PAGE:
NHS England has announced new support for people suffering with ‘covid long’, by providing £10 million in investment to fund recovery clinics.
Current estimates suggest 10% of covid patients suffer covid long symptoms for more than three months.
The funding comes as one of a few measures to support covid long patients. One measure, the ‘Your Covid Recovery‘ online rehab service has been used by over 100,000 people since it launched in July. The service gives people general information and advice on living with long Covid.
The next phase of the digital platform is being developed this Autumn by the University of Leicester that will see people able to access a tailored rehabilitation plan. This will enable patients to set goals for their mental and physical health, provide peer to peer support through social community forums, offer an ‘ask the expert’ facility for patients to contact their local rehab service, and allow patients to be monitored by their local rehab teams to ensure that they are on track with their care.
The post-covid services include:
– A physical assessment, which will include diagnostic testing, to identify any potential chronic health issues.
– A cognitive assessment, to assess any potential memory, attention, and concentration problems.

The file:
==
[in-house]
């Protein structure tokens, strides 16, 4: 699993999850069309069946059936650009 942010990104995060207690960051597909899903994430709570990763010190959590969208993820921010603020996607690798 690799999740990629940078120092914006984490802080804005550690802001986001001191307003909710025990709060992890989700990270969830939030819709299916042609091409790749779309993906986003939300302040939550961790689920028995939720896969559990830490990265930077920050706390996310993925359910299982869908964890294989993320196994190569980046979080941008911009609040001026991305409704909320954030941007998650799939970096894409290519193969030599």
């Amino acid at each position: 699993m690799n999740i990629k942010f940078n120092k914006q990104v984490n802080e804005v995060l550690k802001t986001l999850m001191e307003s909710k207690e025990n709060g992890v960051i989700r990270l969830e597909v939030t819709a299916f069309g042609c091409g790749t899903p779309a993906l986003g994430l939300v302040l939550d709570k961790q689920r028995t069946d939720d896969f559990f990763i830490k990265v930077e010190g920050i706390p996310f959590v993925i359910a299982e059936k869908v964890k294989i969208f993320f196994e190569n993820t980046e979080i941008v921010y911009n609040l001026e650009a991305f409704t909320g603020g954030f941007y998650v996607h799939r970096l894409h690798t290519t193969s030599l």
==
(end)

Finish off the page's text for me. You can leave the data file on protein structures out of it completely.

– A psychological assessment, to see if someone is suffering potentially from depression, anxiety, PTSD, or another mental health condition.
Patients could also then be referred from designated clinics into specialist lung disease services, sleep clinics, cardiac services, rehabilitation services, or signposted into IAPT and other mental health services.
NHS chief executive Sir Simon Stevens said: “While this is still a relatively new virus, we are learning more about covid with every passing week. It is now clear that long covid can have a major impact on the lives of a significant minority of patients weeks or months after they have contracted the virus. So just as the NHS quickly put in place specialist hospital care for acutely ill Covid patients at the start of the pandemic, now we must respond sensitively and effectively to these new patient needs.”